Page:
The Grim Reaper's scythe is your only melee weapon, but it gets the job done.

The area in which the game shines is undoubtedly its art design.  Enemies range from the horrifying to the disgusting including hordes of unbaptized infants with razor claws in Limbo to succubii with tentacle-like genitalia in the Tower of Lust.  For every standard horned demon you’ll find an ingenious manifestation of sin that will make your skin crawl.  The environments change dramatically in each circle and that’s the main reason to keep on playing.  From the Second Circle abound with phallic and sexual imagery to the cold and icy depths of the Ninth Circle, no two areas look alike.  The art style is best described as a combination of H.R. Giger and Salvador Dalí.

The sound design is equally superb with the Second Circle echoing with perverted screams of pleasure and pain and the Third filled with the sounds of a million souls vomiting to death.  It’s quite gruesome, needless to say.  Rounding off the excellent presentation is a haunting score by Garry Schyman, the composer behind Bioshock and its sequel.

The bottom line is that Dante’s Inferno isn’t just some run-of-the-mill God of War ripoff.  It’s a fantastic game that poses a real threat to God of War III.  Maybe not in terms of sales, but Kratos definitely has his work cut out for him.

6 thoughts on “Dante’s Inferno Review”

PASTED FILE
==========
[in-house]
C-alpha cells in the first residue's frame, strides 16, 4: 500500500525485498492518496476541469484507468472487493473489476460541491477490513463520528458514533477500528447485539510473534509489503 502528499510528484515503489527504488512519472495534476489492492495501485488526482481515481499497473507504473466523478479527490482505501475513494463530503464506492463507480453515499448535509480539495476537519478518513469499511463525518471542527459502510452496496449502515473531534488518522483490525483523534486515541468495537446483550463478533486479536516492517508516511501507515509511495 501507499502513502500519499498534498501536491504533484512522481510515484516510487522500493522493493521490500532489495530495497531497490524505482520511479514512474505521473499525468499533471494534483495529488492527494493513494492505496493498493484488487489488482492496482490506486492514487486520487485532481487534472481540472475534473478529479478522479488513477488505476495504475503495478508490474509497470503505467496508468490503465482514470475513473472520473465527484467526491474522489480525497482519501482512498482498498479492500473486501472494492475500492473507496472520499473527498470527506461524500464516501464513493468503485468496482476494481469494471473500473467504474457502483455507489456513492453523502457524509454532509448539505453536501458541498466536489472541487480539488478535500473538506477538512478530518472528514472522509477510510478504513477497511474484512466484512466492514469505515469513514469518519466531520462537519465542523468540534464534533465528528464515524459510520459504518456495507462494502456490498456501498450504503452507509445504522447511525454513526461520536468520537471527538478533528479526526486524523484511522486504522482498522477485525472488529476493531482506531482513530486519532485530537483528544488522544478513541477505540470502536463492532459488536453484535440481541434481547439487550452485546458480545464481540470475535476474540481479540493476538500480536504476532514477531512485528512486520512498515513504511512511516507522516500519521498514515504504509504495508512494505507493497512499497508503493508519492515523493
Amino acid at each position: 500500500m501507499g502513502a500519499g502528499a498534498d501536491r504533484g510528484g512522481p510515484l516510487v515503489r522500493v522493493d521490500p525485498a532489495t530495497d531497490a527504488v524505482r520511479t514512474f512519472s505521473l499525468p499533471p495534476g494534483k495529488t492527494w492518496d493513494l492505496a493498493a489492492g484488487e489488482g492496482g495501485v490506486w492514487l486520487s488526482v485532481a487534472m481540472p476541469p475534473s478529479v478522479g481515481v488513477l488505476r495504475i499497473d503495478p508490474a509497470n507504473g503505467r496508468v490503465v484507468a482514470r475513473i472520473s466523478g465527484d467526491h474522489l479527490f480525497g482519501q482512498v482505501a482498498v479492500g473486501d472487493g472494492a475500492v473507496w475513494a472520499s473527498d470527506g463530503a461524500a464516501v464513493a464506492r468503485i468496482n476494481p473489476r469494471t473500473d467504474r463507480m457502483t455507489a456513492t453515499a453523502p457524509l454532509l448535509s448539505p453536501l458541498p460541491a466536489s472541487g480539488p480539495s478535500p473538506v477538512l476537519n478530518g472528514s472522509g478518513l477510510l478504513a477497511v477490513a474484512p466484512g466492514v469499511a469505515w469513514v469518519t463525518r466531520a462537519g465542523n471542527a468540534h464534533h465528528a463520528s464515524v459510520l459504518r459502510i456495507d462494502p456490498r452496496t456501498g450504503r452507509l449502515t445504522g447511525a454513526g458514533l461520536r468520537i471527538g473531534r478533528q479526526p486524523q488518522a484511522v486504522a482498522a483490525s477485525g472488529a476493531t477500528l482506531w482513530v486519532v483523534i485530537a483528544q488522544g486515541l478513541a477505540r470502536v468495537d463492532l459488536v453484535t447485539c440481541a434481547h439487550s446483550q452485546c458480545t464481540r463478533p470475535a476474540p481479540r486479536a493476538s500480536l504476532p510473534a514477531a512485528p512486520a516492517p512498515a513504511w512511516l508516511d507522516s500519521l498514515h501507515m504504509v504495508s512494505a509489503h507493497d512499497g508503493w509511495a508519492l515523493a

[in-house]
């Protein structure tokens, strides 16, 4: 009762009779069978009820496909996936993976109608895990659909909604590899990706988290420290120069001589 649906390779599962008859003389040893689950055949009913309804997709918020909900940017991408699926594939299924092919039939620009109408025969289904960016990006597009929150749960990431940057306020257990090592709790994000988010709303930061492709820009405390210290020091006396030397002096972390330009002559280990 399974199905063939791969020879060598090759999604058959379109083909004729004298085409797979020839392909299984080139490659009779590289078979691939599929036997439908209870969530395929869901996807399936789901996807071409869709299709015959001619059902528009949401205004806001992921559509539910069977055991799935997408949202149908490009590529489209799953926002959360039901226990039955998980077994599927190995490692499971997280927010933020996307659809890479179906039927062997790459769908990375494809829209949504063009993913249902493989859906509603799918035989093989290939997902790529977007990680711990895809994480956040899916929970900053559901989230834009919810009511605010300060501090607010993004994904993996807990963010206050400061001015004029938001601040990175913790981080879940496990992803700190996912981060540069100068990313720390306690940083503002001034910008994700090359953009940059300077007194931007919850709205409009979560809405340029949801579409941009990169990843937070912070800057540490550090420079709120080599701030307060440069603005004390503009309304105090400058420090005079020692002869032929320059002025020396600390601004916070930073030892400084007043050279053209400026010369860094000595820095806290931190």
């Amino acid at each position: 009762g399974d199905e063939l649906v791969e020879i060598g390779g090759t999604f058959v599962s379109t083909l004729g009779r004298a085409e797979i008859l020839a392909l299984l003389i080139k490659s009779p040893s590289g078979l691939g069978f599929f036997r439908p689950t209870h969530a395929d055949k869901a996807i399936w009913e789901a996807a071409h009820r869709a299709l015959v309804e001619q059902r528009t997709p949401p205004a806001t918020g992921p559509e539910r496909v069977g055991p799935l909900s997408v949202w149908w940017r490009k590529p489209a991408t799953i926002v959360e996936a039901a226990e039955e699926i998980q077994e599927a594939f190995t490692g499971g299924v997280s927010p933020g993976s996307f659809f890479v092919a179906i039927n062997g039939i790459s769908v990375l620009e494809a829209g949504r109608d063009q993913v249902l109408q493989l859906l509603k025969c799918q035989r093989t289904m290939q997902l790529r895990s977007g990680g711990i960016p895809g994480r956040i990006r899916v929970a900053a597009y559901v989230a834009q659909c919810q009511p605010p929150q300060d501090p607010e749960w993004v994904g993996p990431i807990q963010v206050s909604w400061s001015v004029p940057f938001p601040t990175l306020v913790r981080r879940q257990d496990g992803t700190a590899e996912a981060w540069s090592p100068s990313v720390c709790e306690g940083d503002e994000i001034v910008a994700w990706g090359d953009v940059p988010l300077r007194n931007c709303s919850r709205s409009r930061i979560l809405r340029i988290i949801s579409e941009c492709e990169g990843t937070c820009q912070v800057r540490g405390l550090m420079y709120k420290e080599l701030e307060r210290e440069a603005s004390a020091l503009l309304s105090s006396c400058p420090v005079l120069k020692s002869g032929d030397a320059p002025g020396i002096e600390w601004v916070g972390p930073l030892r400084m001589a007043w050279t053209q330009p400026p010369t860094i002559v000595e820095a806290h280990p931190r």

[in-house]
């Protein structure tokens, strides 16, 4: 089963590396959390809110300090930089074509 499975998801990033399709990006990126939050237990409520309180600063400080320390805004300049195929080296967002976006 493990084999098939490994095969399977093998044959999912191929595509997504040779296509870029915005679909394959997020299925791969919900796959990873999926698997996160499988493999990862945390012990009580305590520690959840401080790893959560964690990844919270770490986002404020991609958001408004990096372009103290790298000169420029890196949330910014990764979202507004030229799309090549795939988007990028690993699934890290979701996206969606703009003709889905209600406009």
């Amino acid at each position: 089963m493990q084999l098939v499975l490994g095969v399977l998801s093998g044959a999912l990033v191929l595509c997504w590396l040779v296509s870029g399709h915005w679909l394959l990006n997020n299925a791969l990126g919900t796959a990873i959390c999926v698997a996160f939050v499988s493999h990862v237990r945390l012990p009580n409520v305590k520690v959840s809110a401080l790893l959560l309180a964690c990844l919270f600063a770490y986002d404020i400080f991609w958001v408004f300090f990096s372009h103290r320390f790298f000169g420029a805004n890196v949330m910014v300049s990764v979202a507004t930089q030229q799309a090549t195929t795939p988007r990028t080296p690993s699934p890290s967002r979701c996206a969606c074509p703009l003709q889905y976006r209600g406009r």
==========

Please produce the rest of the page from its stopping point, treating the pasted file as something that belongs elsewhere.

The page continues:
1. Sweet, I have this game but just haven’t had a chance to play it yet… I’m so looking forward to getting my chance tomorrow!

    1. Now that I’ve played it I have to say… the gameplay is definitely more satisfying than GoW or GoW2. I played GoW2 to completion last night after having played Dante’s Inferno during the day, and playing them side by side really makes the GoW2 combat seem shallow in comparison… although both are exceptionnal games I’d say Dante’s Inferno is actually an improvement by a large margin over the GoW2 and GoW3 is certainly gonna have to bring its A-Game to compete.

  2. I own and have played God of War 1 and didn’t like it at all. Found it boring/repetitive. Played a bit of GoW 2 and it gave me the same impression. Thus, I’m uninterested in #3. Despite this, I’m actually very excited for this Dante’s Inferno. I believe it’s the story and more then anything the environment that makes me so interested. I played the demo and much to my surprise I quite enjoyed the gameplay. This’ll be the first hack n’ slash style game that I’ll be buying since DMC 4.

  3. Unbaptized infants??? *Shudder*
    Those poor little kids… not their fault that they don’t get baptized before they die and this crusading chucklehead slaughters the hordes of them?

    1. Its not his fault they come charging at him with giant blades on their hands. He’s just protecting himself from their evilness.

    2. I gotta say it was really creepy when I first entered Limbo and saw this baby stand up and then rush at me. It’s also icky to hear their cries when you slice through them.